neara' perfect shape as possible, leaving a surface 2 theoretically' true and perfect.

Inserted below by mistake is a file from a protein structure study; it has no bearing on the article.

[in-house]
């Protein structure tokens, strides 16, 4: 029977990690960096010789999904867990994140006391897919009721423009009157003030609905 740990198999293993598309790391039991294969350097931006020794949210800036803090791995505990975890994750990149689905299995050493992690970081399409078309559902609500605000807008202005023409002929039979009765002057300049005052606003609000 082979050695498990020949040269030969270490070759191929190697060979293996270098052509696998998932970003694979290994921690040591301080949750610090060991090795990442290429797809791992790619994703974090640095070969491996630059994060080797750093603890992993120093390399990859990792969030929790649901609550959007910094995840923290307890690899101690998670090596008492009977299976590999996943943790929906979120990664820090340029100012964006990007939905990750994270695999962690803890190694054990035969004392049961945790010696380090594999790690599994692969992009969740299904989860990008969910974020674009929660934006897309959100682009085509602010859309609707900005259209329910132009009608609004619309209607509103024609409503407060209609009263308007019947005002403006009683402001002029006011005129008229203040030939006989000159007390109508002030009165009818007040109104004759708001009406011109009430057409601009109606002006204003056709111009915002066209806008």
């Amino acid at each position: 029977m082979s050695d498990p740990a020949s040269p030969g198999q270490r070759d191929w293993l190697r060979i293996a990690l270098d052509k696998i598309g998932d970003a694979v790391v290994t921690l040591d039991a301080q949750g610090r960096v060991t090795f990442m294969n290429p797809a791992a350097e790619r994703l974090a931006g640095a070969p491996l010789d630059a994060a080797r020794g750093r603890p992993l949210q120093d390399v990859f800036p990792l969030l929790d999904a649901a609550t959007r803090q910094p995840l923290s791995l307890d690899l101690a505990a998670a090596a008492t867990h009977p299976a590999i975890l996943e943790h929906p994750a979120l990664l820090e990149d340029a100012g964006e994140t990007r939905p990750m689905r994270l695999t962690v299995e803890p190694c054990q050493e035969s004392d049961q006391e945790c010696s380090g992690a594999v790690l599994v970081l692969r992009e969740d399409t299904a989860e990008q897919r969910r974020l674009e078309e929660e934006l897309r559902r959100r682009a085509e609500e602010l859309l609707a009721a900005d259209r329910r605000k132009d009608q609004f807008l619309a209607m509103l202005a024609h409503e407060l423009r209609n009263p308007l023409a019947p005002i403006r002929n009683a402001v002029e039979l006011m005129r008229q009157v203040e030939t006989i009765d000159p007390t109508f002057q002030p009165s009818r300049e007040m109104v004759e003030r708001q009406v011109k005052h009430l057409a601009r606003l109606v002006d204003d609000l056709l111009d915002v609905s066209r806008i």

The device is then nicely smoothed in a nishing operation and immediately, without allowing any time for dampness to get into the Wood, immersed into a vat oflinseed oil at about 65 to 70 temperature and allowed to remain from fifteen to thirty minutes or until all the joints and intersticcs of the joiningv have been thoroughly filled `and the fiber of 'the wood has been well saturated. The surplus oil is thendr'ained off and the duplicator is laid away in a well ventilated, slightly kwarm vroom completely dried through. This drying *process requires from four to six weeks dependin jupon the nature of the until itl is wood, some wood a sorbing much more oil thanothers. vAt' the en d ofthis time the device is thorou hly seasoned and the fiber of the wood filled by a tough unyielding gum; This in conjunction wlth the nature of the woods used, tends to so balance the face 2 as'regardsjheat and cold variation, that a device is provided which will' remain constant` under all conditions. To be doubly assured that the device will remain constantrI give the same as above completed two hberal coats of pliable filler and surfacer, insoluble in water, gasoline, 'or v tur entmef-f'This filler 11s similar to that use on aeroplane wings, This coatin is then given ample time to dry -'and to -a ow any possible spring or warping -of the hese various Acoatings always result in slight changes in the; ;f ace` 2 ofthe device caused by such action as one piece -of wood absorbing more oil thanthe adjacent piece.